Posted tagged ‘courtship’

Which Shelf Are You On?

February 25, 2014

At some point during the last year, my husband told me a story very similar to the one I told in my last post, and told me that he was the little boy who had let his father choose.  I was the wife off the top shelf.  Of course, I countered that he was on the top shelf himself, so how come he hadn’t seen me!

As a follow up to that post, here’s the flip side.  Which shelf are you on?

Are you a person worth putting on the top shelf?  One of my most viewed posts is Are You a Woman Worth Waiting For? which I wrote back in 2011.  I talked then about focus and preparation, focusing on God’s plan for you right now and preparing for the future He’s planning for you later.  Those things are valid for both men and women as we wait for the spouse God has planned for us.  Whether you’re 15, 25, or 45, you can be focused on God and preparing for the future He is bringing you.

I value the fact that my husband didn’t go wife-hunting, dating every girl who came along.  He’d been out of college for three years before he met me – plenty of time to have given up on God ever bringing someone along and have gone looking himself.  But he didn’t.  He just kept doing the work that God put in front of him, and in His time, God brought me to that church and introduced us.

And because Sir K had waited patiently while preparing for having a wife and family, he already had a steady job, had bought a house, and had paid off his student loans before asking me to marry him.  Many young couples do not have this opportunity, some because God wanted them to take another path, others because they rushed ahead with their own plans before they were ready.

Are you willing to wait?  To be “on the shelf” for a few years?  To focus on God’s plan instead of your own?  To prepare for the future instead of just wishing it would get here sooner?  If you want a “top shelf” spouse, then start thinking how to be worthy of that person first, and let God take care of getting them to you.  Then when God brings that “top shelf” person along, they will also see something “top shelf” about you.


Just a short year ago…

November 20, 2013

I was single and didn’t want to be.  Yep.  I was getting to the end of my tether, and it felt like God had prepared me enough that I was ready.  So where was Prince Charming?  Was I doing something wrong?

It didn’t help that I knew a guy who could fit the bill.  Quiet, responsible, 5 years out of college and working, funny, and my best friend.  But nothing more than a friend.  And no sign that he wanted to be.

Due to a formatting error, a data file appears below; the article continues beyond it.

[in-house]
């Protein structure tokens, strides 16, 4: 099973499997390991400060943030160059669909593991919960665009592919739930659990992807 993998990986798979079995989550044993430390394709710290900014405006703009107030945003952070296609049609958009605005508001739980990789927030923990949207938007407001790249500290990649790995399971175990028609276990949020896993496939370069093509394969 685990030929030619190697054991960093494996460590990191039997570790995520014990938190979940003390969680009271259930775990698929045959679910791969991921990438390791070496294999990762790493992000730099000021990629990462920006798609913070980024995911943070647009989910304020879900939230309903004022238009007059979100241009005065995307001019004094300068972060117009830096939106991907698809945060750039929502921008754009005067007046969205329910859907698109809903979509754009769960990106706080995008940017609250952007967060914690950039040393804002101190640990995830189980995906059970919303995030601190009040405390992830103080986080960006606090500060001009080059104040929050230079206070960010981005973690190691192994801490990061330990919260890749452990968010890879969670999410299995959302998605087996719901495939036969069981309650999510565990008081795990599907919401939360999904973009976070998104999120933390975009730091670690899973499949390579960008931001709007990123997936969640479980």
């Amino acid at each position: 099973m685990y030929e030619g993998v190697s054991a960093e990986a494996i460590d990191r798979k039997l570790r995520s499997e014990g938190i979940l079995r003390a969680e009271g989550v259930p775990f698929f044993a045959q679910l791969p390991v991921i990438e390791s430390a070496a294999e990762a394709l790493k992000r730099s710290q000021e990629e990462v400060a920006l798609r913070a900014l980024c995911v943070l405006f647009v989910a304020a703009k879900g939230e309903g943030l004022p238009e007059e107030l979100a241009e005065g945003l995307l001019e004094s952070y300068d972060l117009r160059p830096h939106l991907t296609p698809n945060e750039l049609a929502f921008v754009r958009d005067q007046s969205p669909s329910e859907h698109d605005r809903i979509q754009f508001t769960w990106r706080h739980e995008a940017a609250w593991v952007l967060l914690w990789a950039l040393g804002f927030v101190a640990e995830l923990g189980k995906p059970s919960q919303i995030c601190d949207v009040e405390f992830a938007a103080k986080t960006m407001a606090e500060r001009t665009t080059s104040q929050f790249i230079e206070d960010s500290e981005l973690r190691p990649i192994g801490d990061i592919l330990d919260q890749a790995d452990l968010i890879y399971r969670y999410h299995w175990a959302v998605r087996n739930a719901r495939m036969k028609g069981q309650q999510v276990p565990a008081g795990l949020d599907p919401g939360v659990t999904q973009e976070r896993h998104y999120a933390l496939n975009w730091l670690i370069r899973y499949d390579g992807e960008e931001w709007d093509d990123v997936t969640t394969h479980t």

At this time last year, I was in a holding pattern.  Waiting to God to move.  Waiting to see what He was going to do.  Trying not to let my impatience ruin my friendship.  Waiting.

Most of you know, waiting is not a fun game most of the time.  As a human, I like to know what’s going to happen in the future.  Whether that future is tomorrow, next week, or next year.  But I had to learn to let go of that and let God work out the details.  If He wanted me to go another year, did I really want to rush in anyway?  If I’d learned anything about the Lord in my twenty odd years, it was that He has good reasons when He asks us to wait for something.

And sure enough, waiting paid off big.

This time last year, I couldn’t know that within a month, my best friend would ask me to embark on an intentional relationship exploring whether marriage was God’s plan for us.  Within four months, we would be engaged. And a year later as I write this now, we’re four months married, in a cozy little home, and very happy that God chose each of us for the other.

When God makes changes, sometimes we have to wait while He sets up the stage first, and then hang on to the handrails, because the whirlwind is coming!  With 19 weeks from engagement to the wedding, our planning was nonstop, or felt like it.  Once Sir K asked me the initial question last December, things didn’t really slow down until…well, a couple of weeks ago when I quit working.  More on that in a later post.

But we needed the waiting at the beginning.  Little did I know that Sir K had been asking God when he could propose to me for a year before he actually got to do so.  When I found out that he had faithfully waited until God gave him the green light, it meant so much more to me that he had waited for God’s timing than if he had merely asked God if it was me and then forged ahead.  And God did several things with both of us that year which never would have happened if Sir K had been courting me.

So, for all you waiters out there, whether you’re 18, 28, or 48, whether you’re waiting for a husband, a child, a job, or something else entirely, whether you see a possibility on the horizon or not, know that God is faithful to bring you the desires He has placed in your heart In His Time.  That song is still one of my favorites, and I made sure it was in my prelude music because it has become so special to me over the course of my waiting.

He does indeed make all things beautiful in His time, even me.

In His time, in His time,
He makes all things beautiful, in His time,
Lord please show me every day, as You’re teaching me Your way,
That You do just what You say, in Your time.

In Your time, in Your time,
You make all things beautiful, in Your time,
Lord my life to you I bring, may each song I have to sing,
Be to you a lovely thing, in Your time.

I’m Ready, Why Aren’t You, God?

February 8, 2013